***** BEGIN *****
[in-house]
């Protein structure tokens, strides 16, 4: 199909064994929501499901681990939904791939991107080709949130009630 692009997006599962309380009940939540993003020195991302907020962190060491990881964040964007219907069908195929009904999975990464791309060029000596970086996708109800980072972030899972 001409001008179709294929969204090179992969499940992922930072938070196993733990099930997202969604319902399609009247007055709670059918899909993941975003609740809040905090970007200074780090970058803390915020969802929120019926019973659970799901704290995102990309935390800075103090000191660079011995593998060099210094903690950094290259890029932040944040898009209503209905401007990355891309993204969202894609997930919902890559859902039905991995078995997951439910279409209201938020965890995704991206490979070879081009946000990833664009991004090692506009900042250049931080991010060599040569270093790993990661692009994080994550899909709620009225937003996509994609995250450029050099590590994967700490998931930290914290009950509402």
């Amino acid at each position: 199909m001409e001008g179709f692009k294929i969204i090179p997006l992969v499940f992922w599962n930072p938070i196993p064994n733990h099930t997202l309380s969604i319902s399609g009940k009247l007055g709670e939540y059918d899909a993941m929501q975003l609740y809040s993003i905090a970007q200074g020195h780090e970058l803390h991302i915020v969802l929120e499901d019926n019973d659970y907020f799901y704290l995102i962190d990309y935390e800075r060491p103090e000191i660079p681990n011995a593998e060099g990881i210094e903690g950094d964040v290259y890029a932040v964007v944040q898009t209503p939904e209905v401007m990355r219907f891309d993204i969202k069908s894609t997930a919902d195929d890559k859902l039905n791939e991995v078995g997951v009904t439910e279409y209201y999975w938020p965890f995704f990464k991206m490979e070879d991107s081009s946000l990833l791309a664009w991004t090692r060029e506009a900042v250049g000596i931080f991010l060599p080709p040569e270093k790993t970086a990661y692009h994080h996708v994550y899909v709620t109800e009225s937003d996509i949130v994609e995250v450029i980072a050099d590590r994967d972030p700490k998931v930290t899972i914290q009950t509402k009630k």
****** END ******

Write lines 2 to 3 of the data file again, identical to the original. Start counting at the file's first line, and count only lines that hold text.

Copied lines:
């Protein structure tokens, strides 16, 4: 199909064994929501499901681990939904791939991107080709949130009630 692009997006599962309380009940939540993003020195991302907020962190060491990881964040964007219907069908195929009904999975990464791309060029000596970086996708109800980072972030899972 001409001008179709294929969204090179992969499940992922930072938070196993733990099930997202969604319902399609009247007055709670059918899909993941975003609740809040905090970007200074780090970058803390915020969802929120019926019973659970799901704290995102990309935390800075103090000191660079011995593998060099210094903690950094290259890029932040944040898009209503209905401007990355891309993204969202894609997930919902890559859902039905991995078995997951439910279409209201938020965890995704991206490979070879081009946000990833664009991004090692506009900042250049931080991010060599040569270093790993990661692009994080994550899909709620009225937003996509994609995250450029050099590590994967700490998931930290914290009950509402």
């Amino acid at each position: 199909m001409e001008g179709f692009k294929i969204i090179p997006l992969v499940f992922w599962n930072p938070i196993p064994n733990h099930t997202l309380s969604i319902s399609g009940k009247l007055g709670e939540y059918d899909a993941m929501q975003l609740y809040s993003i905090a970007q200074g020195h780090e970058l803390h991302i915020v969802l929120e499901d019926n019973d659970y907020f799901y704290l995102i962190d990309y935390e800075r060491p103090e000191i660079p681990n011995a593998e060099g990881i210094e903690g950094d964040v290259y890029a932040v964007v944040q898009t209503p939904e209905v401007m990355r219907f891309d993204i969202k069908s894609t997930a919902d195929d890559k859902l039905n791939e991995v078995g997951v009904t439910e279409y209201y999975w938020p965890f995704f990464k991206m490979e070879d991107s081009s946000l990833l791309a664009w991004t090692r060029e506009a900042v250049g000596i931080f991010l060599p080709p040569e270093k790993t970086a990661y692009h994080h996708v994550y899909v709620t109800e009225s937003d996509i949130v994609e995250v450029i980072a050099d590590r994967d972030p700490k998931v930290t899972i914290q009950t509402k009630k």